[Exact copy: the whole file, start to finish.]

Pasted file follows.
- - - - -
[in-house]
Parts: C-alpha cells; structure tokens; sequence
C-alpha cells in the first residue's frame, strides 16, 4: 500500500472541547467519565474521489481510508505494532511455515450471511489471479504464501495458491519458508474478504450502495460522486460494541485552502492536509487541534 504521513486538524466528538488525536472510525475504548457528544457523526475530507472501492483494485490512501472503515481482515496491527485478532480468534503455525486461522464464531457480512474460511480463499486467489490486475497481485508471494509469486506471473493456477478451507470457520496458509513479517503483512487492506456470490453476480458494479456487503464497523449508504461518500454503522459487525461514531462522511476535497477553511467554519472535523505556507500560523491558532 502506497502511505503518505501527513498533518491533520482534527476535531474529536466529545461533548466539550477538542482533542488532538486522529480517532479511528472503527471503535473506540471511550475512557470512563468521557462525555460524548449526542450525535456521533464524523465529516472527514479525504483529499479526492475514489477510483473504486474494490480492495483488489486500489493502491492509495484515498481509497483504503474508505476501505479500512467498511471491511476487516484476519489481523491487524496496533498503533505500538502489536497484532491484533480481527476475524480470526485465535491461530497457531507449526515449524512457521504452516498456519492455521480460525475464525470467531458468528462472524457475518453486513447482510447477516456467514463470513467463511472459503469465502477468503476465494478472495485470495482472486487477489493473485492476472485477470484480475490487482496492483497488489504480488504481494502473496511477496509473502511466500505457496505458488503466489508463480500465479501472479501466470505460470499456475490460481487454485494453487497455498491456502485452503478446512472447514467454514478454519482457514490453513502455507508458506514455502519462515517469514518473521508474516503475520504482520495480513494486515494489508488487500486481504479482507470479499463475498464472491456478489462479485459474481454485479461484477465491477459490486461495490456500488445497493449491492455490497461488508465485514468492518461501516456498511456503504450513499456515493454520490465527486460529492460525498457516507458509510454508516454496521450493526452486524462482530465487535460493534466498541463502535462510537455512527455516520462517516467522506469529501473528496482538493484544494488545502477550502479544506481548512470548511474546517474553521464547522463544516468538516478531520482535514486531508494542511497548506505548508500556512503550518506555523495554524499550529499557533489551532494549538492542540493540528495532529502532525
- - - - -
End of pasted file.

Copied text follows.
[in-house]
Parts: C-alpha cells; structure tokens; sequence
C-alpha cells in the first residue's frame, strides 16, 4: 500500500472541547467519565474521489481510508505494532511455515450471511489471479504464501495458491519458508474478504450502495460522486460494541485552502492536509487541534 504521513486538524466528538488525536472510525475504548457528544457523526475530507472501492483494485490512501472503515481482515496491527485478532480468534503455525486461522464464531457480512474460511480463499486467489490486475497481485508471494509469486506471473493456477478451507470457520496458509513479517503483512487492506456470490453476480458494479456487503464497523449508504461518500454503522459487525461514531462522511476535497477553511467554519472535523505556507500560523491558532 502506497502511505503518505501527513498533518491533520482534527476535531474529536466529545461533548466539550477538542482533542488532538486522529480517532479511528472503527471503535473506540471511550475512557470512563468521557462525555460524548449526542450525535456521533464524523465529516472527514479525504483529499479526492475514489477510483473504486474494490480492495483488489486500489493502491492509495484515498481509497483504503474508505476501505479500512467498511471491511476487516484476519489481523491487524496496533498503533505500538502489536497484532491484533480481527476475524480470526485465535491461530497457531507449526515449524512457521504452516498456519492455521480460525475464525470467531458468528462472524457475518453486513447482510447477516456467514463470513467463511472459503469465502477468503476465494478472495485470495482472486487477489493473485492476472485477470484480475490487482496492483497488489504480488504481494502473496511477496509473502511466500505457496505458488503466489508463480500465479501472479501466470505460470499456475490460481487454485494453487497455498491456502485452503478446512472447514467454514478454519482457514490453513502455507508458506514455502519462515517469514518473521508474516503475520504482520495480513494486515494489508488487500486481504479482507470479499463475498464472491456478489462479485459474481454485479461484477465491477459490486461495490456500488445497493449491492455490497461488508465485514468492518461501516456498511456503504450513499456515493454520490465527486460529492460525498457516507458509510454508516454496521450493526452486524462482530465487535460493534466498541463502535462510537455512527455516520462517516467522506469529501473528496482538493484544494488545502477550502479544506481548512470548511474546517474553521464547522463544516468538516478531520482535514486531508494542511497548506505548508500556512503550518506555523495554524499550529499557533489551532494549538492542540493540528495532529502532525